• A written acknowledgement for all contributions over $250 (while some organizations will provide an acknowledgement letter for all contributions, this is the minimum requirement).
  • A written acknowledgement to a donor for a quid pro quo contribution over $75.  A quid pro quo contribution is an amount received by a charity that is partly for goods or services and partly a contribution.  This acknowledgement needs to break out the value of the goods or services that the individual received.

Required acknowledgements must be contemporaneous, typically within 60 days after the organization receives the donation.

Here is a link to a prior article on this matter as well as the IRS guidelines.

Michelle Hatch is a partner in our Non-Profit Services Group. She oversees audit and accounting engagements for non-profit organizations, including independent schools, trade associations, health and human service organizations and art, cultural and membership organizations. Michelle is also a member of the Employee Benefit Assurance Group and oversees audits for 401(k), 403(b) and defined benefit retirement plans.

Using Form 990 for Organizational Improvements

While many non-profit organizations may be exempt from income taxes, they are not exempt from the federal government’s recordkeeping requirements. Among those requirements are tracking revenues and expenses and reporting those items to the Internal Revenue Service (IRS) by way of Form 990. The requirement applies to organizations as small as the local Little League affiliate or as large as a major hospital.

While organizations file Form 990 because it is a requirement to maintain their exempt status, many may not realize that there are many other ways the Form 990 can be used to benefit your non-profit organization.

The Form 990 not only serves public purposes, it can serve organizational purposes as well, allowing board members, donors and others access to information about an organization’s financial management, operations and governance. It is a tool—a research document—for understanding your organization, its strengths and its weaknesses.

Read the full article to learn more >>

Top 10 Twitter Accounts to Follow for Non-Profit Organizations

Twitter for Non-profit OrganizationsTwitter has been taking the world by storm, but it’s not just for entertainment artists and your teenage children.  There are many non-profit organizations and groups that support non-profit organizations that are on Twitter, using it to spread their message and keep their followers up-to-date on current news and events.

Top 10 Non-Profit Twitter Accounts to Follow

Here’s a list of the top 10 (actually 11) non-profit related Twitter Handles (Twitter’s cool slang for ‘Name’ or ‘ID’):

  • @SM4Nonprofits – Social Media for Non-profits is the world’s only conference series dedicated to social media for social good and to date has earned a 92% approval rating from over 2,500 non-profit leaders across the USA.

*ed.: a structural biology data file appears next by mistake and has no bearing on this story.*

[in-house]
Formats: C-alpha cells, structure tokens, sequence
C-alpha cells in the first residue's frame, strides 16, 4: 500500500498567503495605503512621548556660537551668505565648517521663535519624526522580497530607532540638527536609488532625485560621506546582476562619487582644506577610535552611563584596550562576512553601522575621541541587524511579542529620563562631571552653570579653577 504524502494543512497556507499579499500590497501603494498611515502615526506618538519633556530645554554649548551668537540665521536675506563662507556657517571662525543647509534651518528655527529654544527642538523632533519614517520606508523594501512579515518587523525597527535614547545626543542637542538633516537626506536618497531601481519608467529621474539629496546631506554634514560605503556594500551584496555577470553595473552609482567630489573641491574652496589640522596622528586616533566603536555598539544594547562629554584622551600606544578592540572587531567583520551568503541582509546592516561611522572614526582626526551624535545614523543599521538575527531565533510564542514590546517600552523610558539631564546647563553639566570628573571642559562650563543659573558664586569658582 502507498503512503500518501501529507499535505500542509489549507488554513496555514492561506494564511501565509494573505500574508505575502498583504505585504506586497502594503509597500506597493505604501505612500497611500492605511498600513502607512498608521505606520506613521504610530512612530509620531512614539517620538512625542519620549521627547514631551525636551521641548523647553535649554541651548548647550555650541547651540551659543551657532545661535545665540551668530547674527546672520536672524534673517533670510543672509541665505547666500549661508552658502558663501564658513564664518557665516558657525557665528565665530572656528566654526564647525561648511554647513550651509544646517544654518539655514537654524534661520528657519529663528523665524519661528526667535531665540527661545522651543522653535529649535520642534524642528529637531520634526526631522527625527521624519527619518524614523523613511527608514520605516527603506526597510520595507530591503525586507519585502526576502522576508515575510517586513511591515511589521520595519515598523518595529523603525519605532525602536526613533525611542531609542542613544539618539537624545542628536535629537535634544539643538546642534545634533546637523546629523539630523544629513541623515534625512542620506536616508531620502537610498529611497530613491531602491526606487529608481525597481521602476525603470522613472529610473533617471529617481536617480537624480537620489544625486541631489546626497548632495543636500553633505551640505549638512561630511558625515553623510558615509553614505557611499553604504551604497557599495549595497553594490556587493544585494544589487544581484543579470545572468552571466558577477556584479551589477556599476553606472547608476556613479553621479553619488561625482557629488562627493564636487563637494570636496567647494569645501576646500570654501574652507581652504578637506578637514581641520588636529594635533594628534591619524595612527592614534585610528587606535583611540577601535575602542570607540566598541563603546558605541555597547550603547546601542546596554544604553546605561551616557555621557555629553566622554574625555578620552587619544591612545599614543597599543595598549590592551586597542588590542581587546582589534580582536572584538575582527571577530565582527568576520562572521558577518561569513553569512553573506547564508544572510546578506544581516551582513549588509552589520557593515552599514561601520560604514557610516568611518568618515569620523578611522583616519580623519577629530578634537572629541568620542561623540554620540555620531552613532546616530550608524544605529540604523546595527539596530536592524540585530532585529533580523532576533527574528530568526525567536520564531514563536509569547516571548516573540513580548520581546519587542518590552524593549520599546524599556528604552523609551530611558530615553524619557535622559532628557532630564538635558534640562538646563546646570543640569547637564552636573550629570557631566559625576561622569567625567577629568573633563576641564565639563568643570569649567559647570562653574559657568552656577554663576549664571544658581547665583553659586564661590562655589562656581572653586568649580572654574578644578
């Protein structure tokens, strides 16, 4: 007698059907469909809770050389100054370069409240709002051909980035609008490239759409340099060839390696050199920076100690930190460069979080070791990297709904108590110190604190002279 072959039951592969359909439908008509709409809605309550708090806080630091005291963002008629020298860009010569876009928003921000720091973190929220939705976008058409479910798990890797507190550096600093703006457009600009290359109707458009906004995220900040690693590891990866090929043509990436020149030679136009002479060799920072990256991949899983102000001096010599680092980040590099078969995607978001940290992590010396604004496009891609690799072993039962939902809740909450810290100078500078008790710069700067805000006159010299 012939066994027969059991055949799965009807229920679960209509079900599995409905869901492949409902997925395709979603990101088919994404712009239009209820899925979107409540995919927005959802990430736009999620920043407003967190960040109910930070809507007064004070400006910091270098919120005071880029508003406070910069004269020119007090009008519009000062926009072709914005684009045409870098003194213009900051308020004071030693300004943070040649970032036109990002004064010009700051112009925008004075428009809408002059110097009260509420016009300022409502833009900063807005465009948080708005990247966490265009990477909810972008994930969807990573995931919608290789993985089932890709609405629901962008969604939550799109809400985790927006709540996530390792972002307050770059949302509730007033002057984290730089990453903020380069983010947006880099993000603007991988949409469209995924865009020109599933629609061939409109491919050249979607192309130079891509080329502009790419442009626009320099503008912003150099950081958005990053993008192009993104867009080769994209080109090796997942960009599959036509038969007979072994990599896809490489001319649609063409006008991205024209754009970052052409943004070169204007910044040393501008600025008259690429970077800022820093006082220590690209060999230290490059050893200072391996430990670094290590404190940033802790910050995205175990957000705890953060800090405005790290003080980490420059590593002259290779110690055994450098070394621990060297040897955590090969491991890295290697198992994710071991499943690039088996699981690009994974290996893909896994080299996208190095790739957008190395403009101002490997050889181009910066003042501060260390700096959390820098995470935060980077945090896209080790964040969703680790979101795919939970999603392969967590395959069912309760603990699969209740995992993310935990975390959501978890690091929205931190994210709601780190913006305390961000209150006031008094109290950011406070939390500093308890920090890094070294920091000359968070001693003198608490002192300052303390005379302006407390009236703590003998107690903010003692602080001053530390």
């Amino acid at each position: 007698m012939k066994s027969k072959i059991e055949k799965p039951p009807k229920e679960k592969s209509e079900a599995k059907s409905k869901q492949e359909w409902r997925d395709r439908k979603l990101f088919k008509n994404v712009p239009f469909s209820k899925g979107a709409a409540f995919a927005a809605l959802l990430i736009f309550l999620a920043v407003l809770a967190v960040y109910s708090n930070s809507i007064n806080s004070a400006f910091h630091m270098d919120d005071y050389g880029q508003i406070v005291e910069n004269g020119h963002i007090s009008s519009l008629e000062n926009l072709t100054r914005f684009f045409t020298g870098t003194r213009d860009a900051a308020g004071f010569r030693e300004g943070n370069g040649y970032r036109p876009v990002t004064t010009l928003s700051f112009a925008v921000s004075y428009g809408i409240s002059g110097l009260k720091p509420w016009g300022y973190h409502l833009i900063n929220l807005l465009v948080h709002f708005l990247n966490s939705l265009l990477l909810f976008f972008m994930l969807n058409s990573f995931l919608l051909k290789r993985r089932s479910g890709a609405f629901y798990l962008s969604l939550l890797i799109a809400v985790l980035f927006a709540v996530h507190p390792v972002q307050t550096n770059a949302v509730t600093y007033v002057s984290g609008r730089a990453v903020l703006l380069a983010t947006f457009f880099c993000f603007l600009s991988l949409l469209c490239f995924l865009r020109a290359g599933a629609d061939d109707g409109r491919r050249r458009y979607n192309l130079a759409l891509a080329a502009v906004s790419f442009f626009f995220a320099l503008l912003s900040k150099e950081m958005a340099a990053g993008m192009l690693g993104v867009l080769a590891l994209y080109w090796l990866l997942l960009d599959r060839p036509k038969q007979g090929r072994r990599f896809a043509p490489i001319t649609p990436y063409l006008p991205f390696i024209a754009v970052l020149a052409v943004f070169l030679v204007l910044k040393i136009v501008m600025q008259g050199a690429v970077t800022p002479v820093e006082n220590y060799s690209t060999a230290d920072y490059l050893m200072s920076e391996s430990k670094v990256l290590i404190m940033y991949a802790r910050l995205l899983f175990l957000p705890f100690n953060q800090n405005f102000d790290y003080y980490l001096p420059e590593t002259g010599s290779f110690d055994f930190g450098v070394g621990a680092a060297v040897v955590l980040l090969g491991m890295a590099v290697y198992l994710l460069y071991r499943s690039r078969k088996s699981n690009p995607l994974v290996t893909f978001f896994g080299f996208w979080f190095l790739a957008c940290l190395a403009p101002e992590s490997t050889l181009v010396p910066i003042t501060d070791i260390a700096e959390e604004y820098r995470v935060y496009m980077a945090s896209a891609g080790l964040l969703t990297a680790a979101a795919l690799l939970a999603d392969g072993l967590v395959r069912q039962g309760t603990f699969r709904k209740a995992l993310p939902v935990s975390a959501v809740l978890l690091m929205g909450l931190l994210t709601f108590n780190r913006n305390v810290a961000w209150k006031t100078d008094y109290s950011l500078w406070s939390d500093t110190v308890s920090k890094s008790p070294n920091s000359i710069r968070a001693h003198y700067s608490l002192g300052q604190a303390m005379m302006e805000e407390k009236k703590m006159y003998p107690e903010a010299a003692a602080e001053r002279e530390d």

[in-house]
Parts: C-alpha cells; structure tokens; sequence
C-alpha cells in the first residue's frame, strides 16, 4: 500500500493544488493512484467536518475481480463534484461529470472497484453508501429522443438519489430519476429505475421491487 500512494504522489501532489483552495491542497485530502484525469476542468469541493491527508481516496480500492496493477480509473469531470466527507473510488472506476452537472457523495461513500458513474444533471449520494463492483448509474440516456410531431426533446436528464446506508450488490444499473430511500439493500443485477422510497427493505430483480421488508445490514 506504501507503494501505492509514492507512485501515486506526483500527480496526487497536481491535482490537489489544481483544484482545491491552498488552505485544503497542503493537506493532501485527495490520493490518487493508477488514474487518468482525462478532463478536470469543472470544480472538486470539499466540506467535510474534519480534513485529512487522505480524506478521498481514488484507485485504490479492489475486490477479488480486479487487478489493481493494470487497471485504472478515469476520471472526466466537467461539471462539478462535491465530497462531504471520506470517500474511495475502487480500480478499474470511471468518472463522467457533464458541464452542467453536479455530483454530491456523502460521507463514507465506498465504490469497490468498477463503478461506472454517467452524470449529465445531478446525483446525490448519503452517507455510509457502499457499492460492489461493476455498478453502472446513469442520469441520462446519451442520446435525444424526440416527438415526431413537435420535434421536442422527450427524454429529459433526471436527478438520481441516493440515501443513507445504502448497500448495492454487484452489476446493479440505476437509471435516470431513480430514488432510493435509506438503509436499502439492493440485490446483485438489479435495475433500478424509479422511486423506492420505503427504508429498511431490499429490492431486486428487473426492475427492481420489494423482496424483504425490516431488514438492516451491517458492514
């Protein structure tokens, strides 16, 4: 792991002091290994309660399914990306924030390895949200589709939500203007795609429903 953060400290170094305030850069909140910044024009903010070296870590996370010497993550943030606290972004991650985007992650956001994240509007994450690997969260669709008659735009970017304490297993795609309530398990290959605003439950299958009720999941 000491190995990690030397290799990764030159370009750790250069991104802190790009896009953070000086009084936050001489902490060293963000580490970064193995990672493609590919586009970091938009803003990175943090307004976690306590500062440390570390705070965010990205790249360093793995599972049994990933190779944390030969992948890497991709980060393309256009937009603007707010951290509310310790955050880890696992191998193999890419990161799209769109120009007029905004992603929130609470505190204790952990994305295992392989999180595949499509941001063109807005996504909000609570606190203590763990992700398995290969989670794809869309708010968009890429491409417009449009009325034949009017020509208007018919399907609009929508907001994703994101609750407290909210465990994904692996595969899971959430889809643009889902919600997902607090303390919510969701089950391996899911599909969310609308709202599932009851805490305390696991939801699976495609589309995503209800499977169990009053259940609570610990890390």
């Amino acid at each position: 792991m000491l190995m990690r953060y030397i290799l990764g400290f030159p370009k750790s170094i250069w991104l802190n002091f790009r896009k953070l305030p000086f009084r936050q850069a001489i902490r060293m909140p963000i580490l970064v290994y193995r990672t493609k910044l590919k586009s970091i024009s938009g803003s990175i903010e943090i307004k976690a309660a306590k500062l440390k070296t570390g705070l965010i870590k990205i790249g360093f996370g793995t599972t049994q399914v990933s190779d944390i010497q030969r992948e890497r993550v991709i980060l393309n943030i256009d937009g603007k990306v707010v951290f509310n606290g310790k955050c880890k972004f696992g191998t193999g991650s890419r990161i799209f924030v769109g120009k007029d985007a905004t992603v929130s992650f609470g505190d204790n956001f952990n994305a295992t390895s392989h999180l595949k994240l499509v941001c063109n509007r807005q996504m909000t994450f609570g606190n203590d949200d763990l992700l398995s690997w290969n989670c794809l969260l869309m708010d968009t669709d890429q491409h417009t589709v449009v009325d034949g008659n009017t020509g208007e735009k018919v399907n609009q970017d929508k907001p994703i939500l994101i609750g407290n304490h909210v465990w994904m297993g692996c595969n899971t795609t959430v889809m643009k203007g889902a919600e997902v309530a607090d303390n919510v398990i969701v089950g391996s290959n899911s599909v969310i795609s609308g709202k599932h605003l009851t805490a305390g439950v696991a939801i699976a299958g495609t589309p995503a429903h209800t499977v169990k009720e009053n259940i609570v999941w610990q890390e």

• @NonprofitOrgs – The mission of this Twitter profile is to serve as a portal to all non-profit organizations on Twitter.
  • @NonProfitTimes – The leading business publication for non-profit management.  News, Special Reports, Jobs and Expert Advice for the non-profit Sector.
  • @Philanthropy – The Chronicle of Philanthropy’s official Twitter page, dispensing news, advice and commentary about the non-profit industry.
  • @GuideStarUSA – GuideStar gathers and disseminates information about every single IRS-registered non-profit organization.  It provides as much information as it can about each non-profit’s mission, legitimacy, impact, reputation, finances, programs, transparency, governance and more.
  • @IRSnews – IRS news and guidance for the public, press and practitioners.
  • @AFPIHQ – Association of Fundraising Professionals (AFP) – Since 1960, AFP has inspired global change and supported efforts that generated over $1 trillion. AFP’s nearly 30,000 members raise over $100 billion annually.
  • @NTEN – Tips, resources and even live webinar coverage (#NTENlearn) about all things about non-profit technology.
  • @SSIReview – Social Innovation.  Informing and inspiring leaders of social change.
  •   @AICPA – The American Institute of Certified Public Accountants. Follow this account for accounting news, Institute announcements and other updates.
  • @AccuFund – AccuFund provides top-rated accounting and fundraising solutions designed exclusively for the nonprofit industry. (In the interest of full disclosure, this is a biased one, as AccuFund is a product the Business Solutions division of our consulting practice represents.)

Sean Niland, Intacct ConsultantSean Niland is a manager in our Consulting Group, Sean provides implementation, conversion assistance, training and ongoing support for the firm’s clients.  His industry experience includes privately held businesses such as hospitality and professional service firms; non-profit organizations such as health and human service agencies and arts and cultural organizations; and municipalities.

Sean is certified in Intacct, AccuFund and Tagetik.